The Avett Brothers
The Avett Brothers (photo by Crackerfarm, PR)
The Avett Brothers
The Gleam III EP
Loma Vista Recordings
Simple and intimate. These are accurate ways of describing the back-to-basics approach The Avett Brothers use on eight new songs that offer respite in these turbulent times. But these songs, as understated as they may be, are far from being carefree exercises in melodic escapism. Instead, they are serious ruminations on issues that touch us all.
The Avett Brothers, who first performed and recorded together under that name 20 years ago, have returned to their roots by reviving a musical concept they first introduced in 2006. The Gleam III, which is also referred to as "The Third Gleam," is a brand new, eight-song EP showcasing the Avett Brothers’ core: Scott Avett, his younger brother Seth Avett, and their friend Bob Crawford.
Coming just ten months after their latest full-length album, Closer Than Together, The Gleam III picks up where the earlier EPs The Gleam, from 2006, also known as "The First Gleam," and “The Gleam II” (from 2008 and also referred to as "The Second Gleam") left off. This new EP’s appearance during the Covid-19 pandemic and recent civil unrest may lead some to believe that "The Third Gleam" is a direct response to the times. But these eight songs were all created in advance of the current turmoil.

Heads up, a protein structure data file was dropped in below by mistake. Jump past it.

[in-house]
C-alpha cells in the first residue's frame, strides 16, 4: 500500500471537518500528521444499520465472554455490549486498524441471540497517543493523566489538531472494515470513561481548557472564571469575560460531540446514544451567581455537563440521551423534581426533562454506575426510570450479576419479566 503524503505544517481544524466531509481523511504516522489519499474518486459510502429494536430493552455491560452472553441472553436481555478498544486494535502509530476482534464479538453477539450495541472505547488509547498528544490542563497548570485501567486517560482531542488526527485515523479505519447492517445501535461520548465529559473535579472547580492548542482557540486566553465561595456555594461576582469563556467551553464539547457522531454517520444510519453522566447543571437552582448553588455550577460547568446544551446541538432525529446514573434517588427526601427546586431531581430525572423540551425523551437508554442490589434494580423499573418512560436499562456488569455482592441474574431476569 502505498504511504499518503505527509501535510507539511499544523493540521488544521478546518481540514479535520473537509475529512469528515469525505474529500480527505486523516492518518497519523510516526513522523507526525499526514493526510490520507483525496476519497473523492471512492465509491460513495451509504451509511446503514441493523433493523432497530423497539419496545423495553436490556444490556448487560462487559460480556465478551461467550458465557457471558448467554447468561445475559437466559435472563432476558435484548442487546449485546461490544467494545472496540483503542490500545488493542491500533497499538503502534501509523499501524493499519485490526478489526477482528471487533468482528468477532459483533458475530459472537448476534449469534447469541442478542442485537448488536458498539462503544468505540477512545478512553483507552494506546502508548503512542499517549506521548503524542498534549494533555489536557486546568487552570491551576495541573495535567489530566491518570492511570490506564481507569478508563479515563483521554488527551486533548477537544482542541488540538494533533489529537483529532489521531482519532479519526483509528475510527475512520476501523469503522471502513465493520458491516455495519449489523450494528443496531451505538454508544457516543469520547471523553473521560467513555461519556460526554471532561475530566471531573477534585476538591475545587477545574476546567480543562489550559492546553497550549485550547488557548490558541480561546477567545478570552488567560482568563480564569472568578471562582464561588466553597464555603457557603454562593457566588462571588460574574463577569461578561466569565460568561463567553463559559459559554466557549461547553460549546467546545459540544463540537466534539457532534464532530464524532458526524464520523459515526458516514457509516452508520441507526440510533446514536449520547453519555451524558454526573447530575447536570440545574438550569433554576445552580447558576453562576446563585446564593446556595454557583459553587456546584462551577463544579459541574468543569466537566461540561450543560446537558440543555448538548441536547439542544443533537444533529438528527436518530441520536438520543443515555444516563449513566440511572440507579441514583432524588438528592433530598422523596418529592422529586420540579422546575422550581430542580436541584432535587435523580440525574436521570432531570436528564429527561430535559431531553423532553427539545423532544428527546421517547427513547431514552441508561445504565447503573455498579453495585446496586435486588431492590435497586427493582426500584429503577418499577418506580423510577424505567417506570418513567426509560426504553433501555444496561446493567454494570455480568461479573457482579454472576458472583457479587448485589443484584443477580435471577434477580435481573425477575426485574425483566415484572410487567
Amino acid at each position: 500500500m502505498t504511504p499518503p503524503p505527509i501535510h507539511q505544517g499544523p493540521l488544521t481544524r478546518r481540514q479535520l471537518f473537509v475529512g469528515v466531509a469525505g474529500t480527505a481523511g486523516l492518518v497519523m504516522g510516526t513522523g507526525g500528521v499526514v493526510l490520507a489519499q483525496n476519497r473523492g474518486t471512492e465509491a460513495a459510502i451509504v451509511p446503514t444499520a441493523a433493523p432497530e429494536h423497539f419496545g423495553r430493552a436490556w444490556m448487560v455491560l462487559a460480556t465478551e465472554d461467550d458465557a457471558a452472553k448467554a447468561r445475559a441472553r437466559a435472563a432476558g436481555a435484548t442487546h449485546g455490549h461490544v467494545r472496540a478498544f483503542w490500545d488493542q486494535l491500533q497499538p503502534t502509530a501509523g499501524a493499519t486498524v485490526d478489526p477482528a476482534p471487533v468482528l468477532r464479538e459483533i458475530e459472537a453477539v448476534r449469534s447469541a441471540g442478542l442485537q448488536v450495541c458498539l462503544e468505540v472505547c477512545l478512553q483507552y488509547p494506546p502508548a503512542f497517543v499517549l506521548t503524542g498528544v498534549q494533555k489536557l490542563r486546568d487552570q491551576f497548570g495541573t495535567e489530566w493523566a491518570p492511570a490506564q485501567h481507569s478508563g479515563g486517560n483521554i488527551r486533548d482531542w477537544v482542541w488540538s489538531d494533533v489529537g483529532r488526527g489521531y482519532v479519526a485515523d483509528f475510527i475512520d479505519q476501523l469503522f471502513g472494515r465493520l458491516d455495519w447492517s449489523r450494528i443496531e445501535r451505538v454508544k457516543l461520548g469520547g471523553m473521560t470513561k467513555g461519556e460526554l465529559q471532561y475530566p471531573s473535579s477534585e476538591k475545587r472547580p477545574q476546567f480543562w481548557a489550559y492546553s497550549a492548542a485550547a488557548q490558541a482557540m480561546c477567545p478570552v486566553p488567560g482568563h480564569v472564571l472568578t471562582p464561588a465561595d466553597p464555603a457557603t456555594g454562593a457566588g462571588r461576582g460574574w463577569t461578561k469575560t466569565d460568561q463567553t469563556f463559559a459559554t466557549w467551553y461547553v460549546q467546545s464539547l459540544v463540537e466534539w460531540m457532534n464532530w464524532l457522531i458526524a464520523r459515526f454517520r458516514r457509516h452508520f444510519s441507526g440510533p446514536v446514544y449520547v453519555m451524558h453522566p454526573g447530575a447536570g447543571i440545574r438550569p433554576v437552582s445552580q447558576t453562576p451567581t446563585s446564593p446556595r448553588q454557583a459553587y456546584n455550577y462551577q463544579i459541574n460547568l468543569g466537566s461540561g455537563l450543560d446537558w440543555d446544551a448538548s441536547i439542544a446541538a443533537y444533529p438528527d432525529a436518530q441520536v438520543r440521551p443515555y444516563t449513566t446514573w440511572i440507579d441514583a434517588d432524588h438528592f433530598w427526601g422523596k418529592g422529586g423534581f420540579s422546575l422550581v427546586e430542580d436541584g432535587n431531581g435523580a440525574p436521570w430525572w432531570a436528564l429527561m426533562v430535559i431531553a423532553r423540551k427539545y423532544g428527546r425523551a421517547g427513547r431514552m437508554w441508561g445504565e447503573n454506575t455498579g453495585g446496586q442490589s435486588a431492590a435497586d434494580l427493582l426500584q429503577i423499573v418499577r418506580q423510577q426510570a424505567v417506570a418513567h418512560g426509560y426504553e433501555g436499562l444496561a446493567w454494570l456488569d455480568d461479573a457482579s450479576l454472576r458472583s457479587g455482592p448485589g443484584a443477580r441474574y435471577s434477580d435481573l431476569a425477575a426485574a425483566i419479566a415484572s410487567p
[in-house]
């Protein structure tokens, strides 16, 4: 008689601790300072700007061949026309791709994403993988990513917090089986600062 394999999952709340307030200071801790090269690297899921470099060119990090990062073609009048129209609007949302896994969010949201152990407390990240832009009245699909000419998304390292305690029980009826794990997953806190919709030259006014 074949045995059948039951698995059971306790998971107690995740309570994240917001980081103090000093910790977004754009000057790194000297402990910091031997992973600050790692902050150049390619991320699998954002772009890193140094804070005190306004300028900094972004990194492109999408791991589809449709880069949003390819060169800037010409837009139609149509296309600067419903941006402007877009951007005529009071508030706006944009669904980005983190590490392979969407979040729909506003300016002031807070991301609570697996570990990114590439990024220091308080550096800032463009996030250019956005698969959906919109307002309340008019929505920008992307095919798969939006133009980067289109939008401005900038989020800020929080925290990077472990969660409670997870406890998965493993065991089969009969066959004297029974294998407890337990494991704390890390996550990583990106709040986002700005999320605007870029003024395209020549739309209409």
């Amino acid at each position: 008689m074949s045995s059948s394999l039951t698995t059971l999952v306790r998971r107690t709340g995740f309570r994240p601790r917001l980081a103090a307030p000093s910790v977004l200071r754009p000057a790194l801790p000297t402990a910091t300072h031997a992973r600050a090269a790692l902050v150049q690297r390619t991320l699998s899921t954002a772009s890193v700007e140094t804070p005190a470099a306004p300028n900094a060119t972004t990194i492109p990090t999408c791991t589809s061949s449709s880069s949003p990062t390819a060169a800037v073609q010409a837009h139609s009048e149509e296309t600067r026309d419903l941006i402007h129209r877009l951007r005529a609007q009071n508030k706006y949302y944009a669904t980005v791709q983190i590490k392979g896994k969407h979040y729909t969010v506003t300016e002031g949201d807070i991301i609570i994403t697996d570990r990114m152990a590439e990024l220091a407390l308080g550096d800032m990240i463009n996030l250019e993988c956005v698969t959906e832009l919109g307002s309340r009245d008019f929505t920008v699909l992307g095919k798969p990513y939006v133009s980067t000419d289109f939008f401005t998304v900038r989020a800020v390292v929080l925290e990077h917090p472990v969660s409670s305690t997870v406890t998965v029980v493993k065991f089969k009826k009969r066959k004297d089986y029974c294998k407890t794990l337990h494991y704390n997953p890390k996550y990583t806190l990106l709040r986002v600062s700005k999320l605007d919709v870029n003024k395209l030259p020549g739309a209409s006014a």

Despite that, The Gleam III still reflects universally relevant issues, ones that are timely and significant to the brothers. Musically and sonically, the band strips away the fuller, more developed elements of their full-length studio albums, the last five of which were produced by Rick Rubin. As a result of this paired-down setting, Joe Kwon, who joined the band nearly 15 years ago and primarily plays cello, is not involved with this new EP.
The Gleam III is rich with acoustic contemplation. “I Should’ve Spent the Day with My Family” is a poignant song that reflects on the significance of family, just as news breaks about the murder of a young boy who is the latest victim of senseless gun violence. “Prison To Heaven” documents the thoughts of a prison inmate, trying to cope with his disheartening life behind bars by conjuring up images of the afterlife.
On a lighthearted note, “Women Like You” is a good-natured, but somewhat awkward, tribute to the opposite sex. Perhaps the loudest proclamation on The Gleam III comes in “Untitled #4.” Here, the brothers declare that they are happiest when life has been stripped down to its basic essentials. Material things, recognition, accolades and other bogus pleasures are all meaningless luxuries, unnecessary in a simple, honest life. They sing: "I’m happy being me the most/When I let what makes me happy go ... I’m happier with nothing.”
The Gleam III closes with “The Fire,” a contemplative six-minute meditation on spirituality with images of life, mortality, and the afterlife and ruminations about love, faith, and hope.
The Avett Brothers shine in the pared-down setting they fashioned for these eight songs. This less-is-more approach mirrors the honest and straightforward nature of their songs. Plus, their timing is perfect. The Gleam III EP arrives when we are all searching for a gleam of hope and optimism to brighten the dark shadows that have crept over us.
Listen to a brand new FUV Live session with The Avett Brothers on Tuesday, September 1, at 9 p.m. ET on 90.7, also streaming online.